Roger that

Update: Just for clarity’s sake, I do not in any way think that Roger stole my idea or plagiarized my report. I honestly don’t, and I’ll put a ‘Willis Eschenbach’ style of memoir post explaining why. Roger emailed me assuring me that was the case and I believe him.

Over at the Breakthrough Institute, Roger Pielke has published an interesting article that basically replicates the work I’ve done over at my companion blog 3,000 Quads.

In arriving at his projected totals for future energy consumption, he uses the exact same methodology as I did in my report–picking a country that has ‘x’ level of energy consumption and calculating the result if the developing world reaches that level of prosperity. It’s sobering stuff.

I sent Roger the report a year ago in November of 2011 and a couple of weeks back he mentioned that he was working on something similar. He came up with similar answers, although he doesn’t use a timeline for achievement the way I did–I predicted 947 quads by 2030, roughly 2000 quads by 2050 and 3000 quads by 2075. (Not that I’m claiming the idea is my intellectual property–Dan Nocera has been writing in a similar vein for several years as well. But a hat tip would have been nice.)

Here’s his chart:


And here’s one of mine:table-10-various-projection-totals-china-india-indonesia-and-brazilGood to know great minds think alike.

5 responses to “Roger that

  1. While these are interesting theoretical models, actual development will depend on resources and technology. The biggest stumbling block to continued growth I see right now is gasoline. Even the optimistic projections show a production ‘plateau’ for decades to come. Which would mean that for China, India and other developing countries to use vastly more gasoline the rest of the world would suddenly need to use vastly less. Not going to happen unless electric vehicles or some other replacement technology takes off. Or maybe development goes down a different route this time… maybe China will have a huge telecommuting surge, super efficient mass transit, or mega-cities rather than suburbs. Time will tell, but these developing nations are definitely going to need to follow some different routes than the already developed world did.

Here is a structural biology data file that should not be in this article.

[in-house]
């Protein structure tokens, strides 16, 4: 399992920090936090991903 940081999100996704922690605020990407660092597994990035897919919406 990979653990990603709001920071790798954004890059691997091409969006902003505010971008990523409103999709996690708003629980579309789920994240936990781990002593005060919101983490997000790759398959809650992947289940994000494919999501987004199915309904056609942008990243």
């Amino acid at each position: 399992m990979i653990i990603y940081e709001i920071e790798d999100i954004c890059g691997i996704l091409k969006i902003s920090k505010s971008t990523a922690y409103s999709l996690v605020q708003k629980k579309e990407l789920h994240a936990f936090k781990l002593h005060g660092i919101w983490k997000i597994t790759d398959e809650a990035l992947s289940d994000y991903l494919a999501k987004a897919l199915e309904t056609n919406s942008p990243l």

2. I doubt that developing countries facing 100$+ price of oil per barrel minimum will follow the same consumption patterns that western countries did (with oil price at 10 $/barrel from 1986 to 2000 and cheaper than that prior to 1973).

    There is large variation among developed countries, too. Compared to the US, the French use 50% less oil per capita.

  3. Jarmo, correct for inflation and you see that oil isn’t that much more expensive now than a long time ago. (I think–I’d better check that…)

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